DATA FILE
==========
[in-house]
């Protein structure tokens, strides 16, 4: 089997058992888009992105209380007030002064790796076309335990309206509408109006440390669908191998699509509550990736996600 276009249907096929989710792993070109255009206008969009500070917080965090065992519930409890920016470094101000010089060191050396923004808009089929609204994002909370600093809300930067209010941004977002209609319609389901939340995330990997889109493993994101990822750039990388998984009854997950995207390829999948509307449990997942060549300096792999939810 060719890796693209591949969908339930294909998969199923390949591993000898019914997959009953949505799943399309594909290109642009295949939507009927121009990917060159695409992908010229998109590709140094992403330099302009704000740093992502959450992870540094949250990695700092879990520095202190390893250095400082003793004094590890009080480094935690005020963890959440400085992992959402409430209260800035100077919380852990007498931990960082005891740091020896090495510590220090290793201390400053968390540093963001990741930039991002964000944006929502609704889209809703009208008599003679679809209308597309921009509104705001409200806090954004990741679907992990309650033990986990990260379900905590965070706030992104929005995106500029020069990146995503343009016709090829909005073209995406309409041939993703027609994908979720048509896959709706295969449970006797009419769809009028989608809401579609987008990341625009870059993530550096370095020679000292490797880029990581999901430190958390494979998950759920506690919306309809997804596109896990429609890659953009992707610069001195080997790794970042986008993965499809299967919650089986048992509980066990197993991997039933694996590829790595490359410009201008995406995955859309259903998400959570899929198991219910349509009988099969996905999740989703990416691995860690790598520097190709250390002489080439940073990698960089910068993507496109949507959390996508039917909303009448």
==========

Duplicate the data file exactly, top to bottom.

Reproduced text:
[in-house]
């Protein structure tokens, strides 16, 4: 089997058992888009992105209380007030002064790796076309335990309206509408109006440390669908191998699509509550990736996600 276009249907096929989710792993070109255009206008969009500070917080965090065992519930409890920016470094101000010089060191050396923004808009089929609204994002909370600093809300930067209010941004977002209609319609389901939340995330990997889109493993994101990822750039990388998984009854997950995207390829999948509307449990997942060549300096792999939810 060719890796693209591949969908339930294909998969199923390949591993000898019914997959009953949505799943399309594909290109642009295949939507009927121009990917060159695409992908010229998109590709140094992403330099302009704000740093992502959450992870540094949250990695700092879990520095202190390893250095400082003793004094590890009080480094935690005020963890959440400085992992959402409430209260800035100077919380852990007498931990960082005891740091020896090495510590220090290793201390400053968390540093963001990741930039991002964000944006929502609704889209809703009208008599003679679809209308597309921009509104705001409200806090954004990741679907992990309650033990986990990260379900905590965070706030992104929005995106500029020069990146995503343009016709090829909005073209995406309409041939993703027609994908979720048509896959709706295969449970006797009419769809009028989608809401579609987008990341625009870059993530550096370095020679000292490797880029990581999901430190958390494979998950759920506690919306309809997804596109896990429609890659953009992707610069001195080997790794970042986008993965499809299967919650089986048992509980066990197993991997039933694996590829790595490359410009201008995406995955859309259903998400959570899929198991219910349509009988099969996905999740989703990416691995860690790598520097190709250390002489080439940073990698960089910068993507496109949507959390996508039917909303009448």